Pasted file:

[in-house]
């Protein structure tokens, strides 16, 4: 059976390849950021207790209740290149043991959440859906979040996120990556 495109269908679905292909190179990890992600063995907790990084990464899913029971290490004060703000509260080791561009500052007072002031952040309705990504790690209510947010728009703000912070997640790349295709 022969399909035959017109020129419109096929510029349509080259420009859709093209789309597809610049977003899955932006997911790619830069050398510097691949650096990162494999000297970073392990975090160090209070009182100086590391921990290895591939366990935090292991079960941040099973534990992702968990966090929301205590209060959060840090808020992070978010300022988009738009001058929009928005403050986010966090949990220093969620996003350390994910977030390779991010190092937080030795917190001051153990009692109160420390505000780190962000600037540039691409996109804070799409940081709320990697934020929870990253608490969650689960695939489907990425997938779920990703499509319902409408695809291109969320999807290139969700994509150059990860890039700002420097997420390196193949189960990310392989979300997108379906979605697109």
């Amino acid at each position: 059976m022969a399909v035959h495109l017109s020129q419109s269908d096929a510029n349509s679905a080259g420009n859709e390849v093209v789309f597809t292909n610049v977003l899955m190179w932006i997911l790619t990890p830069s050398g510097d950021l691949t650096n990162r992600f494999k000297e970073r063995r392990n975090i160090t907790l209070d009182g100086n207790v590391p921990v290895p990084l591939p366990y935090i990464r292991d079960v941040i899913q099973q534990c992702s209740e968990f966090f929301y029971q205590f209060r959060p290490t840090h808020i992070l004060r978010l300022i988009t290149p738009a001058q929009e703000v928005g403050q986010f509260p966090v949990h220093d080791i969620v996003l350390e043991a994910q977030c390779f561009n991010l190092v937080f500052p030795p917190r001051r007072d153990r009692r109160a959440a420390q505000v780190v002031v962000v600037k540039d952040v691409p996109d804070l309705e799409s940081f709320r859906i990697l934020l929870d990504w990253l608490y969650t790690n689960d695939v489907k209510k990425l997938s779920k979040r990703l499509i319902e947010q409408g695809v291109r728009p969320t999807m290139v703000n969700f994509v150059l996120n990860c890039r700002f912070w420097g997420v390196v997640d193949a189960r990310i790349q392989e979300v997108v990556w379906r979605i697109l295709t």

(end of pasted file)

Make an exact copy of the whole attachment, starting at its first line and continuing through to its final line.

[in-house]
């Protein structure tokens, strides 16, 4: 059976390849950021207790209740290149043991959440859906979040996120990556 495109269908679905292909190179990890992600063995907790990084990464899913029971290490004060703000509260080791561009500052007072002031952040309705990504790690209510947010728009703000912070997640790349295709 022969399909035959017109020129419109096929510029349509080259420009859709093209789309597809610049977003899955932006997911790619830069050398510097691949650096990162494999000297970073392990975090160090209070009182100086590391921990290895591939366990935090292991079960941040099973534990992702968990966090929301205590209060959060840090808020992070978010300022988009738009001058929009928005403050986010966090949990220093969620996003350390994910977030390779991010190092937080030795917190001051153990009692109160420390505000780190962000600037540039691409996109804070799409940081709320990697934020929870990253608490969650689960695939489907990425997938779920990703499509319902409408695809291109969320999807290139969700994509150059990860890039700002420097997420390196193949189960990310392989979300997108379906979605697109």
């Amino acid at each position: 059976m022969a399909v035959h495109l017109s020129q419109s269908d096929a510029n349509s679905a080259g420009n859709e390849v093209v789309f597809t292909n610049v977003l899955m190179w932006i997911l790619t990890p830069s050398g510097d950021l691949t650096n990162r992600f494999k000297e970073r063995r392990n975090i160090t907790l209070d009182g100086n207790v590391p921990v290895p990084l591939p366990y935090i990464r292991d079960v941040i899913q099973q534990c992702s209740e968990f966090f929301y029971q205590f209060r959060p290490t840090h808020i992070l004060r978010l300022i988009t290149p738009a001058q929009e703000v928005g403050q986010f509260p966090v949990h220093d080791i969620v996003l350390e043991a994910q977030c390779f561009n991010l190092v937080f500052p030795p917190r001051r007072d153990r009692r109160a959440a420390q505000v780190v002031v962000v600037k540039d952040v691409p996109d804070l309705e799409s940081f709320r859906i990697l934020l929870d990504w990253l608490y969650t790690n689960d695939v489907k209510k990425l997938s779920k979040r990703l499509i319902e947010q409408g695809v291109r728009p969320t999807m290139v703000n969700f994509v150059l996120n990860c890039r700002f912070w420097g997420v390196v997640d193949a189960r990310i790349q392989e979300v997108v990556w379906r979605i697109l295709t």